Karl Rove on the Defection of White Democrats

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"Bush's brain" offers some casual remarks that reveal just how much this campaign is implicitly about race.

TAMPA -- The emerging demographics of this campaign are pretty clear: To win, Barack Obama is trying to assemble a coalition of minorities and just enough white voters -- particularly college-educated white women -- to get to 51 percent, while Mitt Romney is trying to assemble a coalition of the rest of the white voters, and just enough minorities. As Ron Brownstein has persuasively argued, Obama's path to victory lies in winning 80 percent of minorities, and 40 percent of whites; Mitt Romney's corresponding formula is to win 61 percent of whites, provided whites make up 74 percent of the vote.

The math is inexorable, and it points, as Brownstein wrote, "to the depth of racial polarization shadowing this election." This unsettling reality about our politics is often, strangely, left unexplored (with some notable exceptions) even as its effects are constantly discussed, and even celebrated, at least by political professionals. On Monday, in an interesting conversation with Politico's Mike Allen, Karl Rove observed that "Obama has no chance of carrying Indiana." Rove then recounted a conversation that he said he had had over dinner last spring with Indiana's governor, Mitch Daniels:

And I said, 'Mitch, is there a white Democrat south of Indianapolis who's supporting Obama who's not a college professor in Bloomington?' [Laughter] And he stopped for a minute over his green beans and says, 'Not that I can think of.'

You know, Indiana's gone.

These remarks come at about the 9:40 mark in the video below, though the whole thing is worth watching.


To be clear: I'm not saying this is racist. I'm saying that it's striking how much we're talking about race in this campaign, without, you know, talking about race. Rove was speaking about racial politics clinically, astringently, the way political professionals do -- it is a shorthand that, as his audience's knowing laughter suggests, all these politicos comprehend. The same sort of analysis leads operatives of all stripes to make recommendations about how to energize target groups by exploiting race and class divides. That's the campaign we're all experiencing.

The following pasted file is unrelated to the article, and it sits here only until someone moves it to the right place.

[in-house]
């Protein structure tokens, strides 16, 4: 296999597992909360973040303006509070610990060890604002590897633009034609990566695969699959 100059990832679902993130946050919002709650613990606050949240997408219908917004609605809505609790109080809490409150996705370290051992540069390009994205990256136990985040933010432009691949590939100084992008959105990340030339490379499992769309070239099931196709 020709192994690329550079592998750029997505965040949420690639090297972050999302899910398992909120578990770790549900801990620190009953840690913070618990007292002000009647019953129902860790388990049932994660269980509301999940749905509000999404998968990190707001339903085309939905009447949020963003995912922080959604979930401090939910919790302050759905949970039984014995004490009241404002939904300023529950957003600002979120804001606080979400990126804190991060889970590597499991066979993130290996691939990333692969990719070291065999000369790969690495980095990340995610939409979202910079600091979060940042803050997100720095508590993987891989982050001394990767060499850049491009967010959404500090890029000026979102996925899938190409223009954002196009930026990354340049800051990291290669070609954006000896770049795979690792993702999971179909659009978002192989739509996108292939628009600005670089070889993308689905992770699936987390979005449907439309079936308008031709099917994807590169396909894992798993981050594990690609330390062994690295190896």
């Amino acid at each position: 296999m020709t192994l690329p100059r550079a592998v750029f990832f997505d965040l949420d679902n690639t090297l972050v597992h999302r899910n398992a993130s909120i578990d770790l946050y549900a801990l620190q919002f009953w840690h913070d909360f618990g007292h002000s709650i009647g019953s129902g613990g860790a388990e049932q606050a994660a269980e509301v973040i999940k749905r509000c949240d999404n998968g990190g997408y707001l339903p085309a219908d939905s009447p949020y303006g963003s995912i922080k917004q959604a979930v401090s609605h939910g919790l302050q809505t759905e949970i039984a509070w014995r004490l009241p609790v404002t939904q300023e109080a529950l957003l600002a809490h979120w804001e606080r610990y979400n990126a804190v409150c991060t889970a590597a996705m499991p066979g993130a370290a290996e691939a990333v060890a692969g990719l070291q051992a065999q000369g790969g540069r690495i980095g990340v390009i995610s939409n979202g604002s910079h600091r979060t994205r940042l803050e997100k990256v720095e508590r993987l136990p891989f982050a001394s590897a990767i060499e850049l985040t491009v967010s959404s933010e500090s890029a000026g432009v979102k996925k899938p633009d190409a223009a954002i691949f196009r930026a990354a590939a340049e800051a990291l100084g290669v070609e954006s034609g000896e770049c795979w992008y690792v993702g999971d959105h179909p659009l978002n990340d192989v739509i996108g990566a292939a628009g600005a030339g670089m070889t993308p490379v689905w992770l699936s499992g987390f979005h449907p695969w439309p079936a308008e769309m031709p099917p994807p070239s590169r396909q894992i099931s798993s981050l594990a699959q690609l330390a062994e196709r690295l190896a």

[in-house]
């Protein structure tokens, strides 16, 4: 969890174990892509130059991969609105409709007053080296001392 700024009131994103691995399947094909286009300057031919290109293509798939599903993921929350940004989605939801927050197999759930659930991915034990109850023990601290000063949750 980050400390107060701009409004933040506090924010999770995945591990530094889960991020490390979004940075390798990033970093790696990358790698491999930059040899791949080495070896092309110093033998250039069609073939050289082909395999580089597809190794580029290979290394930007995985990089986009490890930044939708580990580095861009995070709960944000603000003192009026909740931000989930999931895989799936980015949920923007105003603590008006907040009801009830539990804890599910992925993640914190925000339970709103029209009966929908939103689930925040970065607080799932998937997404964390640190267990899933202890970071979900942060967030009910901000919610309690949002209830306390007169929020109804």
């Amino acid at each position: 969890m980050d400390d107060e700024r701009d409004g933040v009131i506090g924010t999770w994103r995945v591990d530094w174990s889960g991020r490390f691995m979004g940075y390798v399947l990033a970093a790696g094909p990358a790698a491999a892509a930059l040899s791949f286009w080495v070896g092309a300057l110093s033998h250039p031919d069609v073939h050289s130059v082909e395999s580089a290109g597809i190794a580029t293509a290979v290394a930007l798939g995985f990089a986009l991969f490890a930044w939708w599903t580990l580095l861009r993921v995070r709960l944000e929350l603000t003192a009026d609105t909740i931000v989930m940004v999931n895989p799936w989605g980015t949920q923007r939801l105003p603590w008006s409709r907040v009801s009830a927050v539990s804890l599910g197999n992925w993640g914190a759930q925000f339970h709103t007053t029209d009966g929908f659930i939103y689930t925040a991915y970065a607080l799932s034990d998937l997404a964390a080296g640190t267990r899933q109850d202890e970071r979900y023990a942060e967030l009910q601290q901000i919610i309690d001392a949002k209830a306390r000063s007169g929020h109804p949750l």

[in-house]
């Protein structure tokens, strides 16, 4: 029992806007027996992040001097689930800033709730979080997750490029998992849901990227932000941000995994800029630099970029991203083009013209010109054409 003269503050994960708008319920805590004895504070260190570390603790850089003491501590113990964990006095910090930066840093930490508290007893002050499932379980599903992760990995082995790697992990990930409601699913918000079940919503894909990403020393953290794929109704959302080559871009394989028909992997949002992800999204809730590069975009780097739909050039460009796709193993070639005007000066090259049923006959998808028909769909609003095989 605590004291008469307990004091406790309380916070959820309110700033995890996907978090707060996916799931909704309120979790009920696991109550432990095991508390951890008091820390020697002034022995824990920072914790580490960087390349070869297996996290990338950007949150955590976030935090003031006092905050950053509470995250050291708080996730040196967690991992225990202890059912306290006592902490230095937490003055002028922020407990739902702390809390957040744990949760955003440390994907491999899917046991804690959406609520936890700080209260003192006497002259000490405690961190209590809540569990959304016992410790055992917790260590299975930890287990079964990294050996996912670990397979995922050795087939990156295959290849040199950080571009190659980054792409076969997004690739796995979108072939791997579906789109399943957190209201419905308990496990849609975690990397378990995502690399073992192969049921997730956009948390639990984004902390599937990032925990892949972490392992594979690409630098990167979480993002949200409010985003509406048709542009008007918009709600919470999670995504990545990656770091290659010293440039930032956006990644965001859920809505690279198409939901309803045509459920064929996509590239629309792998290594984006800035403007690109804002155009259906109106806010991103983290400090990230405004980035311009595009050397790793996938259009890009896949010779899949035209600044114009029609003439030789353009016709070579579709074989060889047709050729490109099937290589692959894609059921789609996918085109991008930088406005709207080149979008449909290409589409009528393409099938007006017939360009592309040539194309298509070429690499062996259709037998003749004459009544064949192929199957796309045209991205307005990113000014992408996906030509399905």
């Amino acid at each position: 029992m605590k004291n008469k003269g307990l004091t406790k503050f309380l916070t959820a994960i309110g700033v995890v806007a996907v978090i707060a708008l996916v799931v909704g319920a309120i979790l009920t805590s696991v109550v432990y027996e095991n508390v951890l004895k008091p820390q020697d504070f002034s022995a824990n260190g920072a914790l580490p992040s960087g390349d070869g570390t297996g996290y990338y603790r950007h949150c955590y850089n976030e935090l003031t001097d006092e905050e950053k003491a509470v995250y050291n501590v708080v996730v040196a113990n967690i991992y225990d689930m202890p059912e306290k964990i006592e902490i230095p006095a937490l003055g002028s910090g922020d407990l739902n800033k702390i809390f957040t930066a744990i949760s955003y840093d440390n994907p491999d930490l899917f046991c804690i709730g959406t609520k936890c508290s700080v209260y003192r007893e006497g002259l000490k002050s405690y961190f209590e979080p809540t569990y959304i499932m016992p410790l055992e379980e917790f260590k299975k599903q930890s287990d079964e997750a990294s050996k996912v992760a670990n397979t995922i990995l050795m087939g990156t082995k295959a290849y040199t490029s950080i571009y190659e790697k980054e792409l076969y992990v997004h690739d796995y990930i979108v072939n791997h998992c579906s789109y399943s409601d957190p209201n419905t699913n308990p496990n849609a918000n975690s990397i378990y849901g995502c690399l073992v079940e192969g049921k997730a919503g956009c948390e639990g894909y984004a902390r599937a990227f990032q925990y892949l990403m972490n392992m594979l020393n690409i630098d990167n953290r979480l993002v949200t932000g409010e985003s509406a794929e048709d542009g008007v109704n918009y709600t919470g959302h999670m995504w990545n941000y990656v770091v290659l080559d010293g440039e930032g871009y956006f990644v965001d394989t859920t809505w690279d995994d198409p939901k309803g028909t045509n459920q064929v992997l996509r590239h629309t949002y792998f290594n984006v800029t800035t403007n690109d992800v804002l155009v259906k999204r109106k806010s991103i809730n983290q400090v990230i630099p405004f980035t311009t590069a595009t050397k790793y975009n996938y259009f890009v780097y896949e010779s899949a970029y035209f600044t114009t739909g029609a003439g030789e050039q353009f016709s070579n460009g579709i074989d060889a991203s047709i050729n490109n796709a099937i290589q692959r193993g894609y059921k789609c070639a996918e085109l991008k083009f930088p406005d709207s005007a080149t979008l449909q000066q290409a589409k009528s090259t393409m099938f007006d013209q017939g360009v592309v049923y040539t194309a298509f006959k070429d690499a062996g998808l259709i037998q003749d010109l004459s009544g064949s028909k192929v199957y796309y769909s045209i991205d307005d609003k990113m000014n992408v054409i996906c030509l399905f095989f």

Speaking of which, if you watch the video, you'll see that while Rove didn't venture a theory for why whites have moved away from Obama in Indiana, he did propose one for a similar dynamic in North Carolina. There, he said, in 2008 "New South independents" (meaning, I think, white independents) who were "racial moderates, economic conservatives" had supported Obama in the belief that "this will be really good for the country -- let's put the issue of race behind us." But now they are disappointed in Obama because he's "done a lousy job on the economy, and he's not a fiscal conservative." This analysis tells a story that Obama was elected, in the first place, because of his race, but that whites now think this was a failed experiment. The echo is pretty hard to miss: We gave a guy a boost he didn't entirely deserve in order to correct a historic wrong; too bad he wasn't up to it. Are white voters ready to conclude that Obama is an affirmative-action president?

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James Bennet has been the editor in chief of The Atlantic since 2006. Prior to joining The Atlantic, he was the Jerusalem bureau chief for The New York Times. More

"I wanted a profound and extreme talent who led quietly, was generous to others, and comported himself with collegial respect," remarked Atlantic Media chairman David Bradley when announcing his selection of James Bennet as the magazine's fourteenth editor in chief in early 2006. "On all scores, but surely these, I have conviction on James' appointment." Before joining the Atlantic staff, Bennet was the Jerusalem bureau chief for The New York Times. During his three years in Israel, his coverage of the Middle East conflict was widely acclaimed for its balance and sensitivity. His much-lauded long-form writing for The New York Times Magazine was responsible for catching the eye of David Bradley during his year-long search for a new editor. Upon accepting the position, Bennet told a Times reporter that he saw the Atlantic job as "a chance to help, encourage and preserve the practice of serious, long-form journalism." Bennet is a graduate of Yale University who began his journalism career at The Washington Monthly. Prior to his work in Jerusalem, he served as the Times' White House correspondent and was preparing to join its Beijing bureau when he was offered the Atlantic editorship.

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